The confusion about the glycemic index is exactly why we don’t focus on it in our coaching program. Simply because a food is low on the glycemic index does not mean that it will help you control your blood glucose, and just because a food is high on the glycemic index (like watermelon), does not mean it’s a poor food choice for people living with diabetes.

The truth is that if you choose only low-fat, plant-based, whole foods, you will be eating low glycemic foods most of the time.

Greg’s Experience Eating Low-Fat, Plant-Based, Whole-Foods

Greg eventually learned to not fear low glycemic fruits (which he thought were high glycemic fruits), and he started eating as many bananas as he desired every single day. Since he hadn’t eaten bananas in years, he was delighted to eat them without worrying that his blood glucose would spike to a dangerous level. (It doesn’t.)

Can you guess what happened after Greg started eating the Mastering Diabetes way, with an abundance of low glycemic fruits and minimal animal foods?

What comes next may surprise you.

As you can see in the table below, Greg's fasting blood glucose actually increased in the first 6 months of eating a low-fat, plant-based, whole food diet.

Perplexed, he went to get a C-peptide blood test, and found that his pancreas had an impaired insulin secretory capacity, at 2.54 ng/mL, which means that his pancreas had lost the ability to produce insulin over the course of time.

Despite a higher fasting blood glucose, Greg’s A1c value dropped from 6.1% to 5.3% over the course of 8 months because his overall blood glucose values had decreased throughout the day.

In other words, his blood glucose control during the majority of the day had significantly improved; however, only measuring his fasting blood glucose made him believe that his blood glucose control had in fact become worse.

For the first time in years, Greg’s A1c is in the non-diabetic range for the first time in years even though his fasting blood glucose remains slightly elevated. See the table below to understand how his biomarkers changed over time:


November 2017

April 2018

July 2018

Bodyweight (pounds)




Fasting Blood Glucose (mg/dL)




A1c (%)




C-peptide (ng/mL)




If you’re like Greg and experience elevated fasting blood glucose, you may also be in a similar situation. Your fasting blood glucose is only one measurement throughout a 24-hour period, so it’s not a complete representation of how your average blood glucose is changing over time.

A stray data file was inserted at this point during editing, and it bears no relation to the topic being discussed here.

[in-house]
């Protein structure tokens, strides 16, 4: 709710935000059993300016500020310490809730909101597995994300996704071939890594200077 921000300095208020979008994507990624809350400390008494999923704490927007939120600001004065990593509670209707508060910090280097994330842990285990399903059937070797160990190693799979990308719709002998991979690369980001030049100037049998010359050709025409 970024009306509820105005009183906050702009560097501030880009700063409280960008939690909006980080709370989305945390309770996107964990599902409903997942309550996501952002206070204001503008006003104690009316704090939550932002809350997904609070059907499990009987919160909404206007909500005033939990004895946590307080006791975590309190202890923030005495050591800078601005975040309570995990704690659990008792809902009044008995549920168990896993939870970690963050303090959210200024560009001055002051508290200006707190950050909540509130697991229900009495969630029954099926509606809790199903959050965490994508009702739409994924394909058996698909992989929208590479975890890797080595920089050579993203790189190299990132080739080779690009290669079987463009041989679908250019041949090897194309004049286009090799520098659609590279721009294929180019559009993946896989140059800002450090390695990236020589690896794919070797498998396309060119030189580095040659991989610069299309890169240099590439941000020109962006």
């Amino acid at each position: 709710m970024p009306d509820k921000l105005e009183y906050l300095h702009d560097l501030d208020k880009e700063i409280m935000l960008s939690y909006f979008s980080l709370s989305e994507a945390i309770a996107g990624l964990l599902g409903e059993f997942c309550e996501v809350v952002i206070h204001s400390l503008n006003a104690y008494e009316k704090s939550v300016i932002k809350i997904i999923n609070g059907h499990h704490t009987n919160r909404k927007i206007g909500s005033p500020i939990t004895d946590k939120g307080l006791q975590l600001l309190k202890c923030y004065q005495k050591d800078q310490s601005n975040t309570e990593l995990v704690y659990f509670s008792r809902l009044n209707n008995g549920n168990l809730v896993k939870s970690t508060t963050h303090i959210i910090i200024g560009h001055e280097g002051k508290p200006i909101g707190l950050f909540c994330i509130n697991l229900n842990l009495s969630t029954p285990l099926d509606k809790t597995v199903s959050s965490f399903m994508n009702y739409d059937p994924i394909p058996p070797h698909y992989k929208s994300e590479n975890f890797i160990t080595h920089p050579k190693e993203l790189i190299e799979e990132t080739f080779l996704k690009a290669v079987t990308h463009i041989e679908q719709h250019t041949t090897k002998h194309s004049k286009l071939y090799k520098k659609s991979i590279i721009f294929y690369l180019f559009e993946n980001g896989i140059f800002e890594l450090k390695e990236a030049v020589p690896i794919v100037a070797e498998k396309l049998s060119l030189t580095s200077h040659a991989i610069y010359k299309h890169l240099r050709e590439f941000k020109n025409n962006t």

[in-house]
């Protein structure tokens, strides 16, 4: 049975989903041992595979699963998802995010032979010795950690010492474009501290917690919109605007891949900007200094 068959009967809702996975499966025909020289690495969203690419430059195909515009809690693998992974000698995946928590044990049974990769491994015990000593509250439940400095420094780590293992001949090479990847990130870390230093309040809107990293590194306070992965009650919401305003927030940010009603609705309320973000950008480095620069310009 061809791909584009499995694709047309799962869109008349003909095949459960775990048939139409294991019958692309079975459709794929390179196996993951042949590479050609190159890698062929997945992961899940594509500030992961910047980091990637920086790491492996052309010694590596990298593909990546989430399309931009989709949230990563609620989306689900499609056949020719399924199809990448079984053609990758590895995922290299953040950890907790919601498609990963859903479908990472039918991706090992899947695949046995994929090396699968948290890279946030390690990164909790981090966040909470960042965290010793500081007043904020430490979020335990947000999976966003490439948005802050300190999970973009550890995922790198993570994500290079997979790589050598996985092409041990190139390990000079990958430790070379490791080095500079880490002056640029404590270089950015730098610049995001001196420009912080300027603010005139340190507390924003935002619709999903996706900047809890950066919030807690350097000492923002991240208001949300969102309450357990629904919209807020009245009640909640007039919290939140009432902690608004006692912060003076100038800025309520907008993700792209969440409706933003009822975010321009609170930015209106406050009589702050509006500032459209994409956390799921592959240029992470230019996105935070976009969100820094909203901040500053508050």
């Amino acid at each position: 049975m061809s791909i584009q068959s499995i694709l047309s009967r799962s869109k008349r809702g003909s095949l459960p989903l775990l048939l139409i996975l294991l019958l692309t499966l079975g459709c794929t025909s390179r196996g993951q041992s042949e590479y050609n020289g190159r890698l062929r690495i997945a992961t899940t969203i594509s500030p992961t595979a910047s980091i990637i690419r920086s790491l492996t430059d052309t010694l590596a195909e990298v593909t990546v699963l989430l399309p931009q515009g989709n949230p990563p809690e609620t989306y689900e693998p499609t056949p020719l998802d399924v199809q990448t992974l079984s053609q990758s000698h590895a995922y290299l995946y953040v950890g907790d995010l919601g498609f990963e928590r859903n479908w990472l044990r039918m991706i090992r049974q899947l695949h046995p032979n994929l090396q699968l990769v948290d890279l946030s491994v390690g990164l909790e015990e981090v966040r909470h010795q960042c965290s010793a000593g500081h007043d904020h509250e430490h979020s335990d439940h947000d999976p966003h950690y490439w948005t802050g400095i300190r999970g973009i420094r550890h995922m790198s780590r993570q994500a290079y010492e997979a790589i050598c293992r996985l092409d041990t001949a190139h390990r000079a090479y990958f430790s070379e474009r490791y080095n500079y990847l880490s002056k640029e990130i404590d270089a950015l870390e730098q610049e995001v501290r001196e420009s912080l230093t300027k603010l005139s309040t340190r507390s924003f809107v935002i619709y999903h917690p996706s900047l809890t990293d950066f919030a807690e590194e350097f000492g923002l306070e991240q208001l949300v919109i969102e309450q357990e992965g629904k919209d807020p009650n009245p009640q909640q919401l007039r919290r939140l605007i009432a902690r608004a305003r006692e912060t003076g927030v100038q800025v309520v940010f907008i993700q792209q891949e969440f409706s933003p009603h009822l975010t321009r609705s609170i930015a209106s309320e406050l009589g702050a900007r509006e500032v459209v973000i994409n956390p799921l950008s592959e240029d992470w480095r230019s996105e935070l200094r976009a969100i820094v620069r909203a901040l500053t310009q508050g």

List of Low Glycemic Fruits

  • Apples
  • Apricots
  • Bananas
  • Blueberries
  • Breadfruit (boiled for 10 minutes)
  • Cherimoya
  • Cherries
  • Cucumbers
  • Dates
  • Figs
  • Grapefruit
  • Guava
  • Grapes
  • Jackfruit
  • Kiwis
  • Mamey Sapote
  • Mangos
  • Mulberries
  • Nectarines
  • Oranges
  • Papayas
  • Passionfruit
  • Peaches
  • Pears
  • Peppers
  • Pineapples
  • Plums
  • Raspberries
  • Sapodilla
  • Soursop
  • Strawberries
  • Tomatoes

List of Moderate Glycemic Fruits

  • Breadfruit (boiled for 26 minutes)
  • Cantaloupe/Rockmelon
  • Honeydew Melon
  • Lychees

List of High Glycemic Fruits

  • Watermelon

Join us in giving Greg a virtual high-five for excellent progress and for achieving a non-diabetic A1c for the first time in years!

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About the author 

Jamie Koonce, DACM, L.Ac, Dipl.OM

Jamie Koonce, DACM, L.Ac, Dipl.OM is the Digital Content Manager at Mastering Diabetes. She holds a Doctorate degree in Acupuncture & Chinese Medicine, a Bachelor of Arts degree in Biology & Anthropology from Hendrix College, and Certification in Plant-Based Nutrition through eCornell. Jamie has been enjoying a plant-based lifestyle since 1999. In addition to writing at Mastering Diabetes, she teaches continuing education courses to other health professionals on the science behind a low-fat, plant-based, whole-food lifestyle for specific medical conditions.